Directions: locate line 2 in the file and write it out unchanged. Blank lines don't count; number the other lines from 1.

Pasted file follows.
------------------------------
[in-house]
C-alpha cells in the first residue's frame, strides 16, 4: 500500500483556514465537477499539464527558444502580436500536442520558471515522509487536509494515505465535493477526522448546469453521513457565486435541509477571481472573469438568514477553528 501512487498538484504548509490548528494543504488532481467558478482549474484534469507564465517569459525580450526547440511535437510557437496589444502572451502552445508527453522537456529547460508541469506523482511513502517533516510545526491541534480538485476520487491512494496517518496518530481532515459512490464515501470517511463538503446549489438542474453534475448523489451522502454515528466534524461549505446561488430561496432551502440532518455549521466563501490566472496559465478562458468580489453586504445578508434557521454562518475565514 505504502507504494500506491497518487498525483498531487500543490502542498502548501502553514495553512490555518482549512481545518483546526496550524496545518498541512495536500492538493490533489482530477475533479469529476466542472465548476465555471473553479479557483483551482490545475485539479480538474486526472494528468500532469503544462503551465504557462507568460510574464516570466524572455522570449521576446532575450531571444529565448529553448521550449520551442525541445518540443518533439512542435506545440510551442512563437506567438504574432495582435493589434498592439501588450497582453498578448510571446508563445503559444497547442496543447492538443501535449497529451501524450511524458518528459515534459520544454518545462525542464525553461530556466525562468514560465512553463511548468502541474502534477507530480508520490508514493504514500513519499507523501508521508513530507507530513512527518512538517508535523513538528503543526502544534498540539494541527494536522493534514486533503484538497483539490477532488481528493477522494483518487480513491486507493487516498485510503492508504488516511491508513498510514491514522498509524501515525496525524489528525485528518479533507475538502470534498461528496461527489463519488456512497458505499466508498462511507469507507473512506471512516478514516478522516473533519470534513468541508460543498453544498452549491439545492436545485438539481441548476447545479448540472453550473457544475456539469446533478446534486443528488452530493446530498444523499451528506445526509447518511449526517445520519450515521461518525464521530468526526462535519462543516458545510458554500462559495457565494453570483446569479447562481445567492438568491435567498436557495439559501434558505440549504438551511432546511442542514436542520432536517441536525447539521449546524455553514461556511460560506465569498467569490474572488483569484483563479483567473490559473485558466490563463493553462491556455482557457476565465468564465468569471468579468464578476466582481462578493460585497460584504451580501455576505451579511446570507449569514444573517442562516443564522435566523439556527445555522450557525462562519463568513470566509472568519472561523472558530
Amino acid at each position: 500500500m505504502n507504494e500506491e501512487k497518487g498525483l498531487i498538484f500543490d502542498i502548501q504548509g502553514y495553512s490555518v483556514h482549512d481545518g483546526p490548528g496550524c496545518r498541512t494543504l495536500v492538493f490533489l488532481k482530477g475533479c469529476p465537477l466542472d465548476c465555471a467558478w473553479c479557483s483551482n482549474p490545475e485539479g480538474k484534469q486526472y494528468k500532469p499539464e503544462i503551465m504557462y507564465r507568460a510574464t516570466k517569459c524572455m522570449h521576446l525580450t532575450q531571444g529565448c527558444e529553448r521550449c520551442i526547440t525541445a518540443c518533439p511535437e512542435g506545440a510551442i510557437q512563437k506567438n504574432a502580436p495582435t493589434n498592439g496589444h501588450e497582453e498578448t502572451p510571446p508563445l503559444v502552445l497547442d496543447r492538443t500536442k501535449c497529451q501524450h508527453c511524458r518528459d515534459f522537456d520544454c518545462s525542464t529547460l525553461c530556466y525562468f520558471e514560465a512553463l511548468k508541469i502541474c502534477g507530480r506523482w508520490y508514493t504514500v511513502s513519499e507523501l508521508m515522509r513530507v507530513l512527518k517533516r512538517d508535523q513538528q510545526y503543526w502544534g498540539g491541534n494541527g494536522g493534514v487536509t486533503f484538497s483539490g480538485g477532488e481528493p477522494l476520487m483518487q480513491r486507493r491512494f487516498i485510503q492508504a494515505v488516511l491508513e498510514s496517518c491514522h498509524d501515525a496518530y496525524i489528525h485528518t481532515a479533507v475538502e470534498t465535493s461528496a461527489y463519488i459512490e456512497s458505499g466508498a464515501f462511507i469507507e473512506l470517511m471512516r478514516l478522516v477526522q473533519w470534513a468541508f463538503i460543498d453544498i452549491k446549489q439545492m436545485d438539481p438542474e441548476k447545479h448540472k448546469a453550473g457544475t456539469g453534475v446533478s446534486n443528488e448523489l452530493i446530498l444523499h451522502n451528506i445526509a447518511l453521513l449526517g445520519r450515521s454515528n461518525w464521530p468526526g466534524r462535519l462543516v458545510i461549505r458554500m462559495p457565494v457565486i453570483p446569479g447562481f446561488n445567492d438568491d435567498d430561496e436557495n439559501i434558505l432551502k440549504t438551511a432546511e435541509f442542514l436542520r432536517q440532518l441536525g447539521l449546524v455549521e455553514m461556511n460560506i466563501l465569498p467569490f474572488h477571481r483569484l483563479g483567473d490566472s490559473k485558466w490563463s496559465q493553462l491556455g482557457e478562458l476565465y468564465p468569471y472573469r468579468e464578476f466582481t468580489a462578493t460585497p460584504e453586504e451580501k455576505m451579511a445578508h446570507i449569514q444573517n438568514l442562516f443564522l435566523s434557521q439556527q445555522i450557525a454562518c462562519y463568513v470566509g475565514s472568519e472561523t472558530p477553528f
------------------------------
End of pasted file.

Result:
C-alpha cells in the first residue's frame, strides 16, 4: 500500500483556514465537477499539464527558444502580436500536442520558471515522509487536509494515505465535493477526522448546469453521513457565486435541509477571481472573469438568514477553528 501512487498538484504548509490548528494543504488532481467558478482549474484534469507564465517569459525580450526547440511535437510557437496589444502572451502552445508527453522537456529547460508541469506523482511513502517533516510545526491541534480538485476520487491512494496517518496518530481532515459512490464515501470517511463538503446549489438542474453534475448523489451522502454515528466534524461549505446561488430561496432551502440532518455549521466563501490566472496559465478562458468580489453586504445578508434557521454562518475565514 505504502507504494500506491497518487498525483498531487500543490502542498502548501502553514495553512490555518482549512481545518483546526496550524496545518498541512495536500492538493490533489482530477475533479469529476466542472465548476465555471473553479479557483483551482490545475485539479480538474486526472494528468500532469503544462503551465504557462507568460510574464516570466524572455522570449521576446532575450531571444529565448529553448521550449520551442525541445518540443518533439512542435506545440510551442512563437506567438504574432495582435493589434498592439501588450497582453498578448510571446508563445503559444497547442496543447492538443501535449497529451501524450511524458518528459515534459520544454518545462525542464525553461530556466525562468514560465512553463511548468502541474502534477507530480508520490508514493504514500513519499507523501508521508513530507507530513512527518512538517508535523513538528503543526502544534498540539494541527494536522493534514486533503484538497483539490477532488481528493477522494483518487480513491486507493487516498485510503492508504488516511491508513498510514491514522498509524501515525496525524489528525485528518479533507475538502470534498461528496461527489463519488456512497458505499466508498462511507469507507473512506471512516478514516478522516473533519470534513468541508460543498453544498452549491439545492436545485438539481441548476447545479448540472453550473457544475456539469446533478446534486443528488452530493446530498444523499451528506445526509447518511449526517445520519450515521461518525464521530468526526462535519462543516458545510458554500462559495457565494453570483446569479447562481445567492438568491435567498436557495439559501434558505440549504438551511432546511442542514436542520432536517441536525447539521449546524455553514461556511460560506465569498467569490474572488483569484483563479483567473490559473485558466490563463493553462491556455482557457476565465468564465468569471468579468464578476466582481462578493460585497460584504451580501455576505451579511446570507449569514444573517442562516443564522435566523439556527445555522450557525462562519463568513470566509472568519472561523472558530